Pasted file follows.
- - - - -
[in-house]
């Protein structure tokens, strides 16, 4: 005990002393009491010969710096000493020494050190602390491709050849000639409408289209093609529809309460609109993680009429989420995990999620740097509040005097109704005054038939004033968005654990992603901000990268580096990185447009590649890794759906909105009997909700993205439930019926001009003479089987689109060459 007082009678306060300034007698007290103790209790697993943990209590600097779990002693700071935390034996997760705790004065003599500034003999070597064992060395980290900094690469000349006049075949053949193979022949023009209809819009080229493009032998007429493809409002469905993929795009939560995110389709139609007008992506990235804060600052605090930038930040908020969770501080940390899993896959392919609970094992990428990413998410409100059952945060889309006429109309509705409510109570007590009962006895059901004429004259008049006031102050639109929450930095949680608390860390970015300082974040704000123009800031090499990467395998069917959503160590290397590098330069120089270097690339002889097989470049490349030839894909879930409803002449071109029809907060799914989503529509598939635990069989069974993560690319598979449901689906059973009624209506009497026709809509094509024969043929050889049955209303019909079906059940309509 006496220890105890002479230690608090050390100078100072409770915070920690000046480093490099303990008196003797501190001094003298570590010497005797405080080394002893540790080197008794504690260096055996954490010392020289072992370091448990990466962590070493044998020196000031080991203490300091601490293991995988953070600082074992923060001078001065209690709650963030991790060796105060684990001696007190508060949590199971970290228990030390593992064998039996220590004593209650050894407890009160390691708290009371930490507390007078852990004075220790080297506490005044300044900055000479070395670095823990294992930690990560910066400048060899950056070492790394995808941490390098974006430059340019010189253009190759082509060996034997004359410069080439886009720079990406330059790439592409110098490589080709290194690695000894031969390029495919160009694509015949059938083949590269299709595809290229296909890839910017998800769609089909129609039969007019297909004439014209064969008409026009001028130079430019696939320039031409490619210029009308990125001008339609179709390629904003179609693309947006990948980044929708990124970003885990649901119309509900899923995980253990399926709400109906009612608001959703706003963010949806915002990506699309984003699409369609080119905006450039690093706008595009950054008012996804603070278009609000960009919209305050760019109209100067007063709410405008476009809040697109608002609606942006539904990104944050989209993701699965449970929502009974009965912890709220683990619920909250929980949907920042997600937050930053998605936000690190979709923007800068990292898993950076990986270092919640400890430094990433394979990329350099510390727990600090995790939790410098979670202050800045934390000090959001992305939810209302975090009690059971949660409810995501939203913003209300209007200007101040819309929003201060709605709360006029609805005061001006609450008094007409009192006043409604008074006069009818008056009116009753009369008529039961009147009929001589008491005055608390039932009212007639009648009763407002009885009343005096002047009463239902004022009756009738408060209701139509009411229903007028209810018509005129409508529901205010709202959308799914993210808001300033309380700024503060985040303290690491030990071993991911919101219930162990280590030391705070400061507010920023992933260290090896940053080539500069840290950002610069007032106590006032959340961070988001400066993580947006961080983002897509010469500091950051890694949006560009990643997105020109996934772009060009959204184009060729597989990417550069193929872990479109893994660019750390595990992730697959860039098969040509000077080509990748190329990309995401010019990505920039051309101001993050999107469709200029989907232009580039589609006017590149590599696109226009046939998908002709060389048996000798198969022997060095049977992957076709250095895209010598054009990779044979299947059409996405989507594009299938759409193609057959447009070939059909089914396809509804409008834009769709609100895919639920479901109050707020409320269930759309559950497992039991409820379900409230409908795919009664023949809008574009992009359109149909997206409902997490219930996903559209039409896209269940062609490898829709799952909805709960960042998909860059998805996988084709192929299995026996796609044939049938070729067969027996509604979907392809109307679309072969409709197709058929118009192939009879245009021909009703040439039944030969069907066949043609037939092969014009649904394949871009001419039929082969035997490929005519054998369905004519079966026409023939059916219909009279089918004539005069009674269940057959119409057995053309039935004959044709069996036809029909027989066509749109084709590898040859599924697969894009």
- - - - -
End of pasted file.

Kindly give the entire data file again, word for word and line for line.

[in-house]
């Protein structure tokens, strides 16, 4: 005990002393009491010969710096000493020494050190602390491709050849000639409408289209093609529809309460609109993680009429989420995990999620740097509040005097109704005054038939004033968005654990992603901000990268580096990185447009590649890794759906909105009997909700993205439930019926001009003479089987689109060459 007082009678306060300034007698007290103790209790697993943990209590600097779990002693700071935390034996997760705790004065003599500034003999070597064992060395980290900094690469000349006049075949053949193979022949023009209809819009080229493009032998007429493809409002469905993929795009939560995110389709139609007008992506990235804060600052605090930038930040908020969770501080940390899993896959392919609970094992990428990413998410409100059952945060889309006429109309509705409510109570007590009962006895059901004429004259008049006031102050639109929450930095949680608390860390970015300082974040704000123009800031090499990467395998069917959503160590290397590098330069120089270097690339002889097989470049490349030839894909879930409803002449071109029809907060799914989503529509598939635990069989069974993560690319598979449901689906059973009624209506009497026709809509094509024969043929050889049955209303019909079906059940309509 006496220890105890002479230690608090050390100078100072409770915070920690000046480093490099303990008196003797501190001094003298570590010497005797405080080394002893540790080197008794504690260096055996954490010392020289072992370091448990990466962590070493044998020196000031080991203490300091601490293991995988953070600082074992923060001078001065209690709650963030991790060796105060684990001696007190508060949590199971970290228990030390593992064998039996220590004593209650050894407890009160390691708290009371930490507390007078852990004075220790080297506490005044300044900055000479070395670095823990294992930690990560910066400048060899950056070492790394995808941490390098974006430059340019010189253009190759082509060996034997004359410069080439886009720079990406330059790439592409110098490589080709290194690695000894031969390029495919160009694509015949059938083949590269299709595809290229296909890839910017998800769609089909129609039969007019297909004439014209064969008409026009001028130079430019696939320039031409490619210029009308990125001008339609179709390629904003179609693309947006990948980044929708990124970003885990649901119309509900899923995980253990399926709400109906009612608001959703706003963010949806915002990506699309984003699409369609080119905006450039690093706008595009950054008012996804603070278009609000960009919209305050760019109209100067007063709410405008476009809040697109608002609606942006539904990104944050989209993701699965449970929502009974009965912890709220683990619920909250929980949907920042997600937050930053998605936000690190979709923007800068990292898993950076990986270092919640400890430094990433394979990329350099510390727990600090995790939790410098979670202050800045934390000090959001992305939810209302975090009690059971949660409810995501939203913003209300209007200007101040819309929003201060709605709360006029609805005061001006609450008094007409009192006043409604008074006069009818008056009116009753009369008529039961009147009929001589008491005055608390039932009212007639009648009763407002009885009343005096002047009463239902004022009756009738408060209701139509009411229903007028209810018509005129409508529901205010709202959308799914993210808001300033309380700024503060985040303290690491030990071993991911919101219930162990280590030391705070400061507010920023992933260290090896940053080539500069840290950002610069007032106590006032959340961070988001400066993580947006961080983002897509010469500091950051890694949006560009990643997105020109996934772009060009959204184009060729597989990417550069193929872990479109893994660019750390595990992730697959860039098969040509000077080509990748190329990309995401010019990505920039051309101001993050999107469709200029989907232009580039589609006017590149590599696109226009046939998908002709060389048996000798198969022997060095049977992957076709250095895209010598054009990779044979299947059409996405989507594009299938759409193609057959447009070939059909089914396809509804409008834009769709609100895919639920479901109050707020409320269930759309559950497992039991409820379900409230409908795919009664023949809008574009992009359109149909997206409902997490219930996903559209039409896209269940062609490898829709799952909805709960960042998909860059998805996988084709192929299995026996796609044939049938070729067969027996509604979907392809109307679309072969409709197709058929118009192939009879245009021909009703040439039944030969069907066949043609037939092969014009649904394949871009001419039929082969035997490929005519054998369905004519079966026409023939059916219909009279089918004539005069009674269940057959119409057995053309039935004959044709069996036809029909027989066509749109084709590898040859599924697969894009």